There was no immediate danger in Paris unless the Germans bombed it, and when the news was in any degree encouraging I did not think of bombing at all. When the news was bad I thought of bombing with apprehension. It helped me understand why troops in a winning army are frequently brave and on the losing side aren’t. We heard anti-aircraft fire every night now, but there were no air-raid alarms, because the planes the guns were firing at were reconnaissance planes. The heaviest shooting would begin in the gray period just before dawn. You wouldn’t really settle down to sleep until the morning shooting was over, and you wouldn’t wake up until noon.

On the night of May 21st, after Paul Reynaud announced to the Senate that the Germans were at Arras and that France was in danger, I had a
—a scare—of such extreme character that it amounted to
le trac
, which means a complete funk. It was an oppressively hot night, with thunder as well as anti-aircraft fire, interspersed with noises which sounded like the detonations of bombs in the suburbs. When I lay on my
bed face down, I couldn’t help thinking of a slave turning his back to the lash, and when I lay on my back I was afraid of seeing the ceiling fall on me. Afterward I talked to dozens of other people about that night and they all said they’d suffered from the same funk. The next morning’s papers carried Weygand’s opinion that the situation was not hopeless. This cheered everybody. It has since been revealed that May 21st, the day of the great
, was the day set for the counterattack which might have cracked the Germans. It never came, and by May 22nd, when we were all beginning to feel encouraged, the opportunity had been missed.

Later that day, word got around among the correspondents that negotiations were already on for a separate peace and that if the French didn’t sign it the Germans might arrive in Paris in a few days. This counteracted the effect of the Weygand message. Still later, I felt encouraged again as I watched a city gardener weed a bed of petunias in the Square Louvois, the tiny park under my hotel window. Surely, I thought, if the old man believed the Germans were coming in, he would not be bothering with the petunias.

· · ·

The greatest encouragement I got during those sad weeks came from Jean-Pierre. Shortly after the Reynaud speech, I went up the hill to Montmartre to take some flowers to Jean-Pierre’s mother. For once, Henri and Eglée were smiling at the same time. “You should have been here early this morning for a good surprise!” Henri shouted. “At five there was a knock at our door.” “And who do you suppose it was?” his wife cried, taking over the narrative. “Suzette?” I demanded, naming their married daughter, who lived in Grenoble. I was sure that it had been Jean-Pierre, but I wanted to prolong Eglée’s pleasure. “No,” Eglée announced happily. “It was Jean-Pierre. He was magnificent. He looked like a cowboy.” “He came with his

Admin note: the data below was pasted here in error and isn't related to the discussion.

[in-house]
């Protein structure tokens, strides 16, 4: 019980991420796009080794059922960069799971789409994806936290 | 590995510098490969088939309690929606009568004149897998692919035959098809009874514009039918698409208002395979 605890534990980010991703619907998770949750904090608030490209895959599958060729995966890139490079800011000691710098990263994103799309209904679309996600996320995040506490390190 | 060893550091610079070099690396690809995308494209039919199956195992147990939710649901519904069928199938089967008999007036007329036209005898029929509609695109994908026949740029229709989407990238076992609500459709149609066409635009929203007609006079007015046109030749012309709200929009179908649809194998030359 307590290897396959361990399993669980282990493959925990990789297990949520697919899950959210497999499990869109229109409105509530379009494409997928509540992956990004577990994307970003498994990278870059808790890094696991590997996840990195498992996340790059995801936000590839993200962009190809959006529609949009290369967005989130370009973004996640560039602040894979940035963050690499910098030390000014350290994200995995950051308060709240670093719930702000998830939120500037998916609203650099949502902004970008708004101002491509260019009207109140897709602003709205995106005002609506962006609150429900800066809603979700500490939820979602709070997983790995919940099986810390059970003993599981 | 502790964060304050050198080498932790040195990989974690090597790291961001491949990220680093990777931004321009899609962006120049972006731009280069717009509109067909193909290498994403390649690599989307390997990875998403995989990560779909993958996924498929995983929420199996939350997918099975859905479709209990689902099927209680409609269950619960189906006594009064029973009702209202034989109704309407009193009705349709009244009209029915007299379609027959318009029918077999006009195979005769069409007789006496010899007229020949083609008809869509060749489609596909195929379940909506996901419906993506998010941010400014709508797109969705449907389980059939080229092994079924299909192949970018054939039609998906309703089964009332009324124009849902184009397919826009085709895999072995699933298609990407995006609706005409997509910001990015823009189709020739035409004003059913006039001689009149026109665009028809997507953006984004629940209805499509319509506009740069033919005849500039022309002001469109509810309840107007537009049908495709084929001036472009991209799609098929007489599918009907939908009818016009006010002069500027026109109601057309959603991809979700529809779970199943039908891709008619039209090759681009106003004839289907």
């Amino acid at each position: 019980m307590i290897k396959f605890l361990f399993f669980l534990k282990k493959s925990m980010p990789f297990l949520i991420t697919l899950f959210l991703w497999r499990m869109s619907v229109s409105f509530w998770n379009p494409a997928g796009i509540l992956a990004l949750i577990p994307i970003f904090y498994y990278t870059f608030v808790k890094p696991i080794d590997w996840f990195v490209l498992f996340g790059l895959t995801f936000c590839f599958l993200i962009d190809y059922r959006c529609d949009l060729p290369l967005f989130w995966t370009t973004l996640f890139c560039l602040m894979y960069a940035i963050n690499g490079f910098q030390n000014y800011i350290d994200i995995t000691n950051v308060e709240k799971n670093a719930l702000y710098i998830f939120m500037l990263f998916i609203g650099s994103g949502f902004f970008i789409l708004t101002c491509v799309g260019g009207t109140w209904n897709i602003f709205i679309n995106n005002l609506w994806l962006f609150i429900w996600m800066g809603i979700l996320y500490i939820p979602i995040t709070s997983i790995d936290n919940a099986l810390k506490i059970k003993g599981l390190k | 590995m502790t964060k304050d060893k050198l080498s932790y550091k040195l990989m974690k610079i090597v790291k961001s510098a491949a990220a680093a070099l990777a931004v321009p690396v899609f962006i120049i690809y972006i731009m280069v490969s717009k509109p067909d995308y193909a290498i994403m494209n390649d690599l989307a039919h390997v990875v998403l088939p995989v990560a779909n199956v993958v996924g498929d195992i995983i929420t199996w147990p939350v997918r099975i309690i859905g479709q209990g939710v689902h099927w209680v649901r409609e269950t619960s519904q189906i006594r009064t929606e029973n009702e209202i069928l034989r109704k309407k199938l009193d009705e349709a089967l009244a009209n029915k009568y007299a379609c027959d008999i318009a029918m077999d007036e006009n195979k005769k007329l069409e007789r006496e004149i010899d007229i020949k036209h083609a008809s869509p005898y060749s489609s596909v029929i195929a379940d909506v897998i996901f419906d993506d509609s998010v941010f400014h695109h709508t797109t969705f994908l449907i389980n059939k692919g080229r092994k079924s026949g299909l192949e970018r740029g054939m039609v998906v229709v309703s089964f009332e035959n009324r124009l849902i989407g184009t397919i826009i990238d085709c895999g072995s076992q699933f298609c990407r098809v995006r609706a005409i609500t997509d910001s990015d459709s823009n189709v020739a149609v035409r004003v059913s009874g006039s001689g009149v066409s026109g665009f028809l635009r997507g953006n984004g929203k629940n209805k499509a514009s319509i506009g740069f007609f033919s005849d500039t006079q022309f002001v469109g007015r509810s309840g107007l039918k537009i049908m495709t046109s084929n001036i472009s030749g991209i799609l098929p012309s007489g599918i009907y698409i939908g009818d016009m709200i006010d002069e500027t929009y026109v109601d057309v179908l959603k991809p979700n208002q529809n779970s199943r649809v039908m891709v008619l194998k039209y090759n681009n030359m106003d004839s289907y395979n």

,” Henri broke in, “to get engine parts they needed for tanks. The boy has no rest, you know,” he said proudly. “When the division goes into action he fights. When they are in reserve and the other fellows rest, he is head of a repair section. He is a magician with engines. And his morale is good! He says that the first days were hard, but that now they know they can beat the Boche.” “On the first day of the battle, Jean-Pierre’s general was arrested,” Eglée said, with a sort of pride. “What
! Jean said it was fantastic what a traitor the general turned out to be. And there were German spies in French officers’ uniforms!” “They met a regiment of artillery without
officers,” Henri said, “but completely! ‘So much the better,’ the artillerists said. ‘They were traitors anyway. But where in the name of God are we supposed to go?’ Fifteen German bombers appeared over Jean-Pierre’s unit. ‘We’re in for it,’ he said to himself. But the boy was lucky. The Germans had dropped their bombs elsewhere. Then Jean-Pierre’s unit met German tanks. He says our fellows rode right over them. ‘There may be a great many of them,’ he said, ‘but we are better than they are. Our guns penetrate them but they do not penetrate us. As for the spy problem, we have solved that. We simply shoot all officers we do not know.’ Jean-Pierre and the
stayed for breakfast. Then they had to go away.”

Although I knew that an individual soldier had no chance to understand a military situation as a whole, Jean-Pierre’s optimism raised my spirits considerably. I believed fully the details of the encounter with the German tanks. Jean-Pierre was of that peculiar race of engine-lovers who cannot lie about the performance of a mechanical thing.

When I returned to my hotel, I passed along Jean-Pierre’s confident report to Toutou, the hotel’s cashier, with whom I often discussed the war. She was a patriot but a congenital pessimist. All the employees slept on the top floor of the hotel, and as soon as Toutou had read of the German parachutists in Holland she had bought a revolver and cartridges. “If one lands on the roof, I’ll pop him!” she had said. “Or perhaps as he descends past my window!”